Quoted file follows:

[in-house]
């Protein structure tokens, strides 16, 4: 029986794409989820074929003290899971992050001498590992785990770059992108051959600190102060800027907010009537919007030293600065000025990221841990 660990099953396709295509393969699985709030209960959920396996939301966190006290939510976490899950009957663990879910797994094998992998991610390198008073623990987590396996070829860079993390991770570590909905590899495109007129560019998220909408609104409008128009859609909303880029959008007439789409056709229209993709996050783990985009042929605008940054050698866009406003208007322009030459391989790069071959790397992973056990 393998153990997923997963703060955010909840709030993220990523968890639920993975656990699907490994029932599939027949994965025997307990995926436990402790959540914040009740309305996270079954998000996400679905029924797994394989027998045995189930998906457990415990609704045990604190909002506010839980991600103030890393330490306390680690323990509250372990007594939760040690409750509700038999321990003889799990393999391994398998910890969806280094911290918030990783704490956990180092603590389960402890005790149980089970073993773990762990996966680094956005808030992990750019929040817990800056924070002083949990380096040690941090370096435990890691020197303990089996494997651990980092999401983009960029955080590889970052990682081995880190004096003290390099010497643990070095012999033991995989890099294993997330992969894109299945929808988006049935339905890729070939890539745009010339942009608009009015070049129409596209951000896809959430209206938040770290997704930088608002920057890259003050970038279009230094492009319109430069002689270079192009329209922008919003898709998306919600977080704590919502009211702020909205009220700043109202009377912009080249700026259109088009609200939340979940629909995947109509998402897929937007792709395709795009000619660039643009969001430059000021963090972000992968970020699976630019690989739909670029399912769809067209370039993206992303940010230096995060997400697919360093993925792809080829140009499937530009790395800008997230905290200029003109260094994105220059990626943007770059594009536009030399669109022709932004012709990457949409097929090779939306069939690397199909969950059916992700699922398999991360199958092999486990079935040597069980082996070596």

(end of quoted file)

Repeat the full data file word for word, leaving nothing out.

[in-house]
């Protein structure tokens, strides 16, 4: 029986794409989820074929003290899971992050001498590992785990770059992108051959600190102060800027907010009537919007030293600065000025990221841990 660990099953396709295509393969699985709030209960959920396996939301966190006290939510976490899950009957663990879910797994094998992998991610390198008073623990987590396996070829860079993390991770570590909905590899495109007129560019998220909408609104409008128009859609909303880029959008007439789409056709229209993709996050783990985009042929605008940054050698866009406003208007322009030459391989790069071959790397992973056990 393998153990997923997963703060955010909840709030993220990523968890639920993975656990699907490994029932599939027949994965025997307990995926436990402790959540914040009740309305996270079954998000996400679905029924797994394989027998045995189930998906457990415990609704045990604190909002506010839980991600103030890393330490306390680690323990509250372990007594939760040690409750509700038999321990003889799990393999391994398998910890969806280094911290918030990783704490956990180092603590389960402890005790149980089970073993773990762990996966680094956005808030992990750019929040817990800056924070002083949990380096040690941090370096435990890691020197303990089996494997651990980092999401983009960029955080590889970052990682081995880190004096003290390099010497643990070095012999033991995989890099294993997330992969894109299945929808988006049935339905890729070939890539745009010339942009608009009015070049129409596209951000896809959430209206938040770290997704930088608002920057890259003050970038279009230094492009319109430069002689270079192009329209922008919003898709998306919600977080704590919502009211702020909205009220700043109202009377912009080249700026259109088009609200939340979940629909995947109509998402897929937007792709395709795009000619660039643009969001430059000021963090972000992968970020699976630019690989739909670029399912769809067209370039993206992303940010230096995060997400697919360093993925792809080829140009499937530009790395800008997230905290200029003109260094994105220059990626943007770059594009536009030399669109022709932004012709990457949409097929090779939306069939690397199909969950059916992700699922398999991360199958092999486990079935040597069980082996070596």